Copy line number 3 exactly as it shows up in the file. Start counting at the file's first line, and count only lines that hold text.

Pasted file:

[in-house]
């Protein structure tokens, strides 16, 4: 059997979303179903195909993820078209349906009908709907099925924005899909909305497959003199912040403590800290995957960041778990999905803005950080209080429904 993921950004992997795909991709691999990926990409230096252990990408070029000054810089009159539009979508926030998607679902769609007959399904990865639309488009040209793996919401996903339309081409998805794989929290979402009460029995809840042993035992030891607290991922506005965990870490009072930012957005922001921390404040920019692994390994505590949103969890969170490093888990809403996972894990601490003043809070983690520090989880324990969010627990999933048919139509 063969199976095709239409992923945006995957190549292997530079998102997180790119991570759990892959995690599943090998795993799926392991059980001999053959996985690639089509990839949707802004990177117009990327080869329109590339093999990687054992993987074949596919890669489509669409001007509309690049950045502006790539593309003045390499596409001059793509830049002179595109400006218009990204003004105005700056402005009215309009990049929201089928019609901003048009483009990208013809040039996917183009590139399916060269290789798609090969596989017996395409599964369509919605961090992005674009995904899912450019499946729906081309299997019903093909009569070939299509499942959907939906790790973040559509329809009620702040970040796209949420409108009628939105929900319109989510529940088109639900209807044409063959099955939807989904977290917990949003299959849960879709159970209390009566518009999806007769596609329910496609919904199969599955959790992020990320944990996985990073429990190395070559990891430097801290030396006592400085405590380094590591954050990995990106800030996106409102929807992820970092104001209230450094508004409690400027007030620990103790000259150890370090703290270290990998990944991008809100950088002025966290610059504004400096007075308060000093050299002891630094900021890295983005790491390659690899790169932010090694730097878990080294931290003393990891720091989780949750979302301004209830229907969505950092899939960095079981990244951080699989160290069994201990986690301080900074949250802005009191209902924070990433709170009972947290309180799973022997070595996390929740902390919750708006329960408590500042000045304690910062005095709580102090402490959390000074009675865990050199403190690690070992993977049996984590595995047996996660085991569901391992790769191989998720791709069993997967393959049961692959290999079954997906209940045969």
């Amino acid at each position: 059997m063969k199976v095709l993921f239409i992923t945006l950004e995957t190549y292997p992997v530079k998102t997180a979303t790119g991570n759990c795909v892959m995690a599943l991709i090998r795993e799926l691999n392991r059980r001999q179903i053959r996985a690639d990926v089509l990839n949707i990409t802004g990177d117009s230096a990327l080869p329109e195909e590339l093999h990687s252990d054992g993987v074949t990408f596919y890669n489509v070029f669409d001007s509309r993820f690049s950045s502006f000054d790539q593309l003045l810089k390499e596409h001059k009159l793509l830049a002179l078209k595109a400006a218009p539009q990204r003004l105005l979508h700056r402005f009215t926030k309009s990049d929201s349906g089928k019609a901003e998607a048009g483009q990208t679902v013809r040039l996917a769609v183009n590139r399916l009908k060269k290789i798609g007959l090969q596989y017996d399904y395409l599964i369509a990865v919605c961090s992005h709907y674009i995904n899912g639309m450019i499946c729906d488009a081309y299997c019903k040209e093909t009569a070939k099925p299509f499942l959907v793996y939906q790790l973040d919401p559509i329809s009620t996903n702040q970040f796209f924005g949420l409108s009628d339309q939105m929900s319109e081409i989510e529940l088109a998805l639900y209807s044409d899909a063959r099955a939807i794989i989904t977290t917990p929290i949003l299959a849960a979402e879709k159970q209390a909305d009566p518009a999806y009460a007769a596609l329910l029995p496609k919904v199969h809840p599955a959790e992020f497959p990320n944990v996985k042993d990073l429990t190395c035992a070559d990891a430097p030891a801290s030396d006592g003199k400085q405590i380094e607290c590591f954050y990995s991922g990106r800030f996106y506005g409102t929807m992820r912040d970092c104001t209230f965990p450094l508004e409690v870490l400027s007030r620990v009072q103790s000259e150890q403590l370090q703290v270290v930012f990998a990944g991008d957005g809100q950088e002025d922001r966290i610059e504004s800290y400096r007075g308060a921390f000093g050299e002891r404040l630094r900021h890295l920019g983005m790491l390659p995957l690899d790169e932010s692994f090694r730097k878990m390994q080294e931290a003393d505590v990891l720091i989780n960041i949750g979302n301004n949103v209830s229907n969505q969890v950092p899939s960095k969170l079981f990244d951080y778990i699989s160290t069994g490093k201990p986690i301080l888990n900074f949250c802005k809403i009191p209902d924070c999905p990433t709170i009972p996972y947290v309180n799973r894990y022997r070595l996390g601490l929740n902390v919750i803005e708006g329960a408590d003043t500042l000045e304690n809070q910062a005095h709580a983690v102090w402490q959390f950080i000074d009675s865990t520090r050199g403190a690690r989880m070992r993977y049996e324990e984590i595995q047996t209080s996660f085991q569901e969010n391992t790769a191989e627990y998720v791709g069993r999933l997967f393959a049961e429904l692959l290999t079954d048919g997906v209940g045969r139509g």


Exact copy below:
């Amino acid at each position: 059997m063969k199976v095709l993921f239409i992923t945006l950004e995957t190549y292997p992997v530079k998102t997180a979303t790119g991570n759990c795909v892959m995690a599943l991709i090998r795993e799926l691999n392991r059980r001999q179903i053959r996985a690639d990926v089509l990839n949707i990409t802004g990177d117009s230096a990327l080869p329109e195909e590339l093999h990687s252990d054992g993987v074949t990408f596919y890669n489509v070029f669409d001007s509309r993820f690049s950045s502006f000054d790539q593309l003045l810089k390499e596409h001059k009159l793509l830049a002179l078209k595109a400006a218009p539009q990204r003004l105005l979508h700056r402005f009215t926030k309009s990049d929201s349906g089928k019609a901003e998607a048009g483009q990208t679902v013809r040039l996917a769609v183009n590139r399916l009908k060269k290789i798609g007959l090969q596989y017996d399904y395409l599964i369509a990865v919605c961090s992005h709907y674009i995904n899912g639309m450019i499946c729906d488009a081309y299997c019903k040209e093909t009569a070939k099925p299509f499942l959907v793996y939906q790790l973040d919401p559509i329809s009620t996903n702040q970040f796209f924005g949420l409108s009628d339309q939105m929900s319109e081409i989510e529940l088109a998805l639900y209807s044409d899909a063959r099955a939807i794989i989904t977290t917990p929290i949003l299959a849960a979402e879709k159970q209390a909305d009566p518009a999806y009460a007769a596609l329910l029995p496609k919904v199969h809840p599955a959790e992020f497959p990320n944990v996985k042993d990073l429990t190395c035992a070559d990891a430097p030891a801290s030396d006592g003199k400085q405590i380094e607290c590591f954050y990995s991922g990106r800030f996106y506005g409102t929807m992820r912040d970092c104001t209230f965990p450094l508004e409690v870490l400027s007030r620990v009072q103790s000259e150890q403590l370090q703290v270290v930012f990998a990944g991008d957005g809100q950088e002025d922001r966290i610059e504004s800290y400096r007075g308060a921390f000093g050299e002891r404040l630094r900021h890295l920019g983005m790491l390659p995957l690899d790169e932010s692994f090694r730097k878990m390994q080294e931290a003393d505590v990891l720091i989780n960041i949750g979302n301004n949103v209830s229907n969505q969890v950092p899939s960095k969170l079981f990244d951080y778990i699989s160290t069994g490093k201990p986690i301080l888990n900074f949250c802005k809403i009191p209902d924070c999905p990433t709170i009972p996972y947290v309180n799973r894990y022997r070595l996390g601490l929740n902390v919750i803005e708006g329960a408590d003043t500042l000045e304690n809070q910062a005095h709580a983690v102090w402490q959390f950080i000074d009675s865990t520090r050199g403190a690690r989880m070992r993977y049996e324990e984590i595995q047996t209080s996660f085991q569901e969010n391992t790769a191989e627990y998720v791709g069993r999933l997967f393959a049961e429904l692959l290999t079954d048919g997906v209940g045969r139509g």